DFCS alone can’t help all troubled kids

Today is Orphan Sunday, an international day of recognition where churches stand up for children with no family. I can say, without a doubt, that foster children are the orphans of today’s society. Many come from dysfunctional homes and, in some cases, current welfare systems fail them as well. Instead of laying blame, we need to work together to make sure every child has a healthy, stable family.

We can’t expect government to bear the full responsibility of caring for hurting children and their families. Government was never meant to be a parent or serve as a de facto family member. The Division of Family and Children’s Services and juvenile courts can’t do it alone. They need the help of local communities, churches and families.

As a minister at First Baptist Church Woodstock, I manage the church’s foster care partnership with FaithBridge Foster Care. This community-based, foster care program recruits, trains and supports churches and their members who want to serve as foster parents and as volunteers in support of foster families.

In the past five years, our church family has placed 104 foster children in loving homes; 15 of those children were later adopted by their foster families. And each of those foster and adoptive families has been surrounded by a support network of volunteers and other services such as babysitting, meals, scouting, homework assistance, parents’ night out and life skills assistance to the family of origin.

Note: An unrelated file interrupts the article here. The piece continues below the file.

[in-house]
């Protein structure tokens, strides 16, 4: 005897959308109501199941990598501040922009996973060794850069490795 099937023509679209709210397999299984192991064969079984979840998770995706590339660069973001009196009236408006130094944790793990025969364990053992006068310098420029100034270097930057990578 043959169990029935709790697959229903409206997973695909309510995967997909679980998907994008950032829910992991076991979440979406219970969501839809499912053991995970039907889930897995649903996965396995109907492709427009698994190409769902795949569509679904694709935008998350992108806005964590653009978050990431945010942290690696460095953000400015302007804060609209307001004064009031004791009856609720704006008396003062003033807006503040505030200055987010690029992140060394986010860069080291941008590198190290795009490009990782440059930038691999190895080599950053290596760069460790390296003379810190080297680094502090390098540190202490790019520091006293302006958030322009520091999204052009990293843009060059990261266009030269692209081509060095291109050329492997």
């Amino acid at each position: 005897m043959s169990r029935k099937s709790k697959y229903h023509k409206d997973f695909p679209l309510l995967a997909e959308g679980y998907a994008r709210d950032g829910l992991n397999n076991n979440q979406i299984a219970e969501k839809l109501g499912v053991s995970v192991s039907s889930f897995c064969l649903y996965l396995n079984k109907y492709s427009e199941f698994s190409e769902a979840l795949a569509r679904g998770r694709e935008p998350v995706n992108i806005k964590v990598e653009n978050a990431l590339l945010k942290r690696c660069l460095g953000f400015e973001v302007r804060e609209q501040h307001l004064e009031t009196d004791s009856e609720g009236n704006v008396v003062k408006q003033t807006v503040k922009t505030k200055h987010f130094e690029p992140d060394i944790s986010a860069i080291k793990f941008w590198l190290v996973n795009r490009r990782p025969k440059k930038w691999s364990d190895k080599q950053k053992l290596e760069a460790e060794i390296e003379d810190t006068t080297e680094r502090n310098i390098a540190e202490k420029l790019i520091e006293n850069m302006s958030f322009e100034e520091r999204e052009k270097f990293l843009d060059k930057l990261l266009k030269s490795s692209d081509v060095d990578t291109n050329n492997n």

Ours is a collaborative program that pairs government resources with community-based ones. Local churches are established in every community and are willing to minister to families, foster children and those who foster them. This is already being done at places such as First Baptist, and we need more churches and communities to step up and stand in the gap.

There isn’t a person who has volunteered as a foster parent or support member at our church who has not seen aiding foster children and their birth families as the ultimate service opportunity. Giving back to our community is a true testament to our faith — to care for the orphan and the widow.

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